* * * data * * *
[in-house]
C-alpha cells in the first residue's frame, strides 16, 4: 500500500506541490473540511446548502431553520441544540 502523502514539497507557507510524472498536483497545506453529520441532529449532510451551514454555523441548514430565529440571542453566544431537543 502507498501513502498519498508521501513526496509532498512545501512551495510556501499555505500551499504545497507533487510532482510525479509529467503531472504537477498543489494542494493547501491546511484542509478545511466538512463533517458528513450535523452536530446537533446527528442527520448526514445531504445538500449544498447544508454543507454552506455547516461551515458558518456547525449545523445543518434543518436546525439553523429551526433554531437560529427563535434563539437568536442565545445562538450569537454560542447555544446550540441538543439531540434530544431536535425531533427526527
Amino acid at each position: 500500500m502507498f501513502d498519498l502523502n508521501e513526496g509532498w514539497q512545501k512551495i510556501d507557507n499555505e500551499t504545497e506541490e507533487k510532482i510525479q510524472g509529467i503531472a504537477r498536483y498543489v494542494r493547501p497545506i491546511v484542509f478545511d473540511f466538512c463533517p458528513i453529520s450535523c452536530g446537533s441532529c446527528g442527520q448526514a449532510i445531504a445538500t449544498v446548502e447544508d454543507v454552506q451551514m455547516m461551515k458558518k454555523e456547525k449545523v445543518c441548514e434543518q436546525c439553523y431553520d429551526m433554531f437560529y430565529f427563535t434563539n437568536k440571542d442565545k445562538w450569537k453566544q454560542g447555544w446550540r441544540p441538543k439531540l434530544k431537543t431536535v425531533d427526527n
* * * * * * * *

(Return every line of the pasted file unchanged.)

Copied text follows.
[in-house]
C-alpha cells in the first residue's frame, strides 16, 4: 500500500506541490473540511446548502431553520441544540 502523502514539497507557507510524472498536483497545506453529520441532529449532510451551514454555523441548514430565529440571542453566544431537543 502507498501513502498519498508521501513526496509532498512545501512551495510556501499555505500551499504545497507533487510532482510525479509529467503531472504537477498543489494542494493547501491546511484542509478545511466538512463533517458528513450535523452536530446537533446527528442527520448526514445531504445538500449544498447544508454543507454552506455547516461551515458558518456547525449545523445543518434543518436546525439553523429551526433554531437560529427563535434563539437568536442565545445562538450569537454560542447555544446550540441538543439531540434530544431536535425531533427526527
Amino acid at each position: 500500500m502507498f501513502d498519498l502523502n508521501e513526496g509532498w514539497q512545501k512551495i510556501d507557507n499555505e500551499t504545497e506541490e507533487k510532482i510525479q510524472g509529467i503531472a504537477r498536483y498543489v494542494r493547501p497545506i491546511v484542509f478545511d473540511f466538512c463533517p458528513i453529520s450535523c452536530g446537533s441532529c446527528g442527520q448526514a449532510i445531504a445538500t449544498v446548502e447544508d454543507v454552506q451551514m455547516m461551515k458558518k454555523e456547525k449545523v445543518c441548514e434543518q436546525c439553523y431553520d429551526m433554531f437560529y430565529f427563535t434563539n437568536k440571542d442565545k445562538w450569537k453566544q454560542g447555544w446550540r441544540p441538543k439531540l434530544k431537543t431536535v425531533d427526527n